Spanning a century of keen rivalry, suffused by politics and history - the Copa America, which kicks off Friday in Argentina, is where the cultural and sporting twain meet, uniting a continent in one of its most enduring passions.
It used to be only the world's second oldest international football tournament - but after the 1980s demise of the old British Home Internationals it is the Copa, first held in 1916, which today can lay claim to that epithet.
While Latin America - (not just South, given a regular guest slot invite to Mexico) - remembers to offer an historic nod in the direction of the global game's British inventors, with many top clubs given English names, the Latin game was quick to carve itself a continental identity well before the first World Cup of 1930.
British railway workers introduced locals to the game in Argentina, where the first recorded game was held in 1867, prior to the creation of the Argentine Football Association in 1893.
By 1910, the round ball had become a fixture with sports fans and Argentina invited Chile and Uruguay to a tri-nations tournament to commemorate the May Revolution of 1810.
Although that event was not officially sanctioned, by 1916 it had morphed into the Campeonato Sudamericano de Selecciones (South American championship of national teams), crucially adding Brazil into the mix.
Given that Brazil are on a hattrick of Copa crowns going into this year's edition, the Argentinians may reflect that might have been an invitation too many - but in reality they and Uruguay lead the honours board with 14 triumphs each to only eight for the 'auriverde'.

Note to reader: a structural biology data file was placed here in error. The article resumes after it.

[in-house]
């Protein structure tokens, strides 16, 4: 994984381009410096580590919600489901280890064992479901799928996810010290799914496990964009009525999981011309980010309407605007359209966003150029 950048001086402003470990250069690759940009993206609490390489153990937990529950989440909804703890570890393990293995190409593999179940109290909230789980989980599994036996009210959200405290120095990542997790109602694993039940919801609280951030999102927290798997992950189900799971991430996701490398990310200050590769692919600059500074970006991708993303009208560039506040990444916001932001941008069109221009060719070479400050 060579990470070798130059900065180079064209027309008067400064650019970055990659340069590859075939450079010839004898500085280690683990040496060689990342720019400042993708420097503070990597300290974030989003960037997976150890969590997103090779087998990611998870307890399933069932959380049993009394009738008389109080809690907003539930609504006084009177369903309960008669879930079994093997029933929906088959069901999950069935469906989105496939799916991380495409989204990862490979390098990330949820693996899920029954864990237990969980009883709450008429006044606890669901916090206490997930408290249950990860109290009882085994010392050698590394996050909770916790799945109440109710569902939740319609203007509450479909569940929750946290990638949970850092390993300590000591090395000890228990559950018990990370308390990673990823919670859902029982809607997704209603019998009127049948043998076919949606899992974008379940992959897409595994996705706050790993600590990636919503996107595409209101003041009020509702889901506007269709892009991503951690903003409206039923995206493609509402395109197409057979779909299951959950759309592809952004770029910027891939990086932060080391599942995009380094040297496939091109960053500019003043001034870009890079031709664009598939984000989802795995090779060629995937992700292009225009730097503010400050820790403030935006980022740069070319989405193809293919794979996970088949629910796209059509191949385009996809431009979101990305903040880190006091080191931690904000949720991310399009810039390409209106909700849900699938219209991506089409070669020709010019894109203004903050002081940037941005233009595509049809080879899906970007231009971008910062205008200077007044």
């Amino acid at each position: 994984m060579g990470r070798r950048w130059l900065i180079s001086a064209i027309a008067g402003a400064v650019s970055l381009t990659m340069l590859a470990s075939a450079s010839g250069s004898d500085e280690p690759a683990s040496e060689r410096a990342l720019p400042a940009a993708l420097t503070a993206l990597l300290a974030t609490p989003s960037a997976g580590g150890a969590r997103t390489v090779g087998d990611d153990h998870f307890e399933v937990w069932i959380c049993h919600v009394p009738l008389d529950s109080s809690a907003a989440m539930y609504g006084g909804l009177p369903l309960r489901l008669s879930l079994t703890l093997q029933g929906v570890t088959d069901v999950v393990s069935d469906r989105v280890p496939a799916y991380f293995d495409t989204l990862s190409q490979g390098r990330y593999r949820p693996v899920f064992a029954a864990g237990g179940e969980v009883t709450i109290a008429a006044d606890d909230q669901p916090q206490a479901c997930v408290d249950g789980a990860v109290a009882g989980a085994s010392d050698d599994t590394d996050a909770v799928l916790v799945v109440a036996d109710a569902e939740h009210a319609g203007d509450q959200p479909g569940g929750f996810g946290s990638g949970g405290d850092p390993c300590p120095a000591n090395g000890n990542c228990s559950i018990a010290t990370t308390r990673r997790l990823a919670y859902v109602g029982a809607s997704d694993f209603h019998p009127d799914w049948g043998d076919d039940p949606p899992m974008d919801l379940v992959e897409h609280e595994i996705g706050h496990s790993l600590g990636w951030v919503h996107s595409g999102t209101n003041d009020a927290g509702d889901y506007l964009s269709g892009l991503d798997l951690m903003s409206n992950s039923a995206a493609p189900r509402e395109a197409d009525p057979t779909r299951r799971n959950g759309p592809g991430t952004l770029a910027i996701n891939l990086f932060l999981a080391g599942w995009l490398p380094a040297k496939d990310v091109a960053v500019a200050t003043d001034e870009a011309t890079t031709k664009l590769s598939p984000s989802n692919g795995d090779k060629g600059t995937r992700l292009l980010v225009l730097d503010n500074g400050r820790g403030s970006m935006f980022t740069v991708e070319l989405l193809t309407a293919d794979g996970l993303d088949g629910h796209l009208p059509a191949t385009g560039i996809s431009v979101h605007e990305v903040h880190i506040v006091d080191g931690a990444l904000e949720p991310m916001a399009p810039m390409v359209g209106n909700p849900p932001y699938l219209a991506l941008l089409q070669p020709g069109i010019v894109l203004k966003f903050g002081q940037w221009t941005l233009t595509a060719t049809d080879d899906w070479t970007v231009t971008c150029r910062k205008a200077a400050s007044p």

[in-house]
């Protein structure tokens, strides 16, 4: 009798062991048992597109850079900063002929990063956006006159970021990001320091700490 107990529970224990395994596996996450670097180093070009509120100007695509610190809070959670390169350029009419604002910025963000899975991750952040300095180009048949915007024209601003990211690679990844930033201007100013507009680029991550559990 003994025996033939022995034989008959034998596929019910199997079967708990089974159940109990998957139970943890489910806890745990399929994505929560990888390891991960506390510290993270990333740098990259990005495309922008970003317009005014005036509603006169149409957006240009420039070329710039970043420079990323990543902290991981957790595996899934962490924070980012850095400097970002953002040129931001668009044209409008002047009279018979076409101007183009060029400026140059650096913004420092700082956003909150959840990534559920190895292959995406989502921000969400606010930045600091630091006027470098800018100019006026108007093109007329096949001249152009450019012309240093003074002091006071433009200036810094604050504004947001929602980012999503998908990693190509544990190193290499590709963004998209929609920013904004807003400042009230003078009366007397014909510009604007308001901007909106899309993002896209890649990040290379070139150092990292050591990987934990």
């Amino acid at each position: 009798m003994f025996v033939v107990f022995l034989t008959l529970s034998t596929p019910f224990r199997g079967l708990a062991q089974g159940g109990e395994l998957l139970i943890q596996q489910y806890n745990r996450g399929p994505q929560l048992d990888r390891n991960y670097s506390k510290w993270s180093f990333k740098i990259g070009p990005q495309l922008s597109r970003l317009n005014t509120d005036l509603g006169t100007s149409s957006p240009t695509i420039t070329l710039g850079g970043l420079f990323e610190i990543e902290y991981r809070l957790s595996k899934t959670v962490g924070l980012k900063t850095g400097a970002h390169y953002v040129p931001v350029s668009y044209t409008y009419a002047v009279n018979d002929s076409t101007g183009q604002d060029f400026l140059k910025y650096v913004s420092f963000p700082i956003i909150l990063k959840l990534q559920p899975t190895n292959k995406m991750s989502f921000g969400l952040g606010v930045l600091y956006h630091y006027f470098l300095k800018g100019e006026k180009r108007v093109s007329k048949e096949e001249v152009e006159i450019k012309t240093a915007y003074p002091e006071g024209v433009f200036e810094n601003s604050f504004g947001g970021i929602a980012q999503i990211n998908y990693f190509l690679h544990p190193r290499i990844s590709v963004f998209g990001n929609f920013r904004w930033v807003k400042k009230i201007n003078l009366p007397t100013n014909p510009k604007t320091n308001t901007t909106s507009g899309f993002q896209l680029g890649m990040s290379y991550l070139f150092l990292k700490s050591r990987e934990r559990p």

Brazil can, of course, comfort themselves with five World Cups to two for their Copa-collecting neighbours.
Uruguay, as would later happen with the World Cup in 1930, won the first edition at Argentina's expense and then repeated the dose the following year, this time on home soil, before Brazil got off the mark, also at home, in 1919.
Until the tournament was formally baptised the Copa America in time for the 1975 event, Argentina and Uruguay dominated the winners roster - a notable exception coming with minnows Bolivia triumphing in 1963 in their own landlocked country.
The early years of the Copa era followed that pattern, though Brazil did lift the trophy in 1989 after a 40-year gap, inspired by the predatory instincts of Bebeto - though it was Romario who hit the decider at a packed Maracana against Uruguay.
But the selecao, perhaps galvanised by a fourth World Cup in 1994, then turned to redressing the balance nearer home and Brazil have won four of the last five editions - Colombia interrupting the sequence in 2001.
The Copa has traditionally been a chance for the regional powerhouses to wean up-and-coming talents - Brazil are hoping that the likes of Santos' Neymar will set this edition alight, while Argentina will pray for some Barcelona-esque form from the peerless Lionel Messi.
Despite the kudos that winning the tournament can bring - and putting Argentinian noses out of joint in their rivals' backyard would be a sweet feeling for the Brazilians - coach Mano Menezes admits that the event is essentially a dress rehearsal for the 2014 World Cup, when the auriverde will welcome the world for the first time since 1950.
That extravaganza was all going to plan until Uruguay bagged a shock win in the final and the wound has not entirely closed, hence the need to look ahead.